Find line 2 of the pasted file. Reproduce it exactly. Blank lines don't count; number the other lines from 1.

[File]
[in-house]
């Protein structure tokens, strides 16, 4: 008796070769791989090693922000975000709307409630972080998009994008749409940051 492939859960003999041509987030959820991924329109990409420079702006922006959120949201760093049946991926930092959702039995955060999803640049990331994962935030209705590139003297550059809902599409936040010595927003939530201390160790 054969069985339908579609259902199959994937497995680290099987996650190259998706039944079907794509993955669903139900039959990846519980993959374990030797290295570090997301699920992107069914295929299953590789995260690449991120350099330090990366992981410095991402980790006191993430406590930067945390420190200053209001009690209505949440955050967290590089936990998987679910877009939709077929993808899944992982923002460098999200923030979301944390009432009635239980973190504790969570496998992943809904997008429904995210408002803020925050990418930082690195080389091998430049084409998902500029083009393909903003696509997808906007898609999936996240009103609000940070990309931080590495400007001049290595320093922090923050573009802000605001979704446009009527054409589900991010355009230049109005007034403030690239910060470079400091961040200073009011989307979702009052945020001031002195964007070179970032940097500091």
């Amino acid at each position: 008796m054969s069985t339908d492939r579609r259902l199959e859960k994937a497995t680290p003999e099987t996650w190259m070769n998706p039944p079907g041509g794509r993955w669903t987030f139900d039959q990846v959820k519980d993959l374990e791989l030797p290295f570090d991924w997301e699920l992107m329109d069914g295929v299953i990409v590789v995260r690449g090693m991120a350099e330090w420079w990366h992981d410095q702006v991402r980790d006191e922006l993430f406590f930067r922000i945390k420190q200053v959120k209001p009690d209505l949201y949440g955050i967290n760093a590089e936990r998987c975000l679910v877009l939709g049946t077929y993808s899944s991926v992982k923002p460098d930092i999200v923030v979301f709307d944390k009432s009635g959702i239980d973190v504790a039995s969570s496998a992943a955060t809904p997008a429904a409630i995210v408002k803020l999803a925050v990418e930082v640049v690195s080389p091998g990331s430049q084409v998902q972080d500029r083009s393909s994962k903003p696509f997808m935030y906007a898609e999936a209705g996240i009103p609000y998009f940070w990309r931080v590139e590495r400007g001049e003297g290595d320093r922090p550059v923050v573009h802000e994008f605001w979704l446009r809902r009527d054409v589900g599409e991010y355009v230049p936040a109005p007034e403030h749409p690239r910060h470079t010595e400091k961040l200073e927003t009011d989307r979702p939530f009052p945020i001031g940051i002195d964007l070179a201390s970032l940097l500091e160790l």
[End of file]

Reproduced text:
């Protein structure tokens, strides 16, 4: 008796070769791989090693922000975000709307409630972080998009994008749409940051 492939859960003999041509987030959820991924329109990409420079702006922006959120949201760093049946991926930092959702039995955060999803640049990331994962935030209705590139003297550059809902599409936040010595927003939530201390160790 054969069985339908579609259902199959994937497995680290099987996650190259998706039944079907794509993955669903139900039959990846519980993959374990030797290295570090997301699920992107069914295929299953590789995260690449991120350099330090990366992981410095991402980790006191993430406590930067945390420190200053209001009690209505949440955050967290590089936990998987679910877009939709077929993808899944992982923002460098999200923030979301944390009432009635239980973190504790969570496998992943809904997008429904995210408002803020925050990418930082690195080389091998430049084409998902500029083009393909903003696509997808906007898609999936996240009103609000940070990309931080590495400007001049290595320093922090923050573009802000605001979704446009009527054409589900991010355009230049109005007034403030690239910060470079400091961040200073009011989307979702009052945020001031002195964007070179970032940097500091």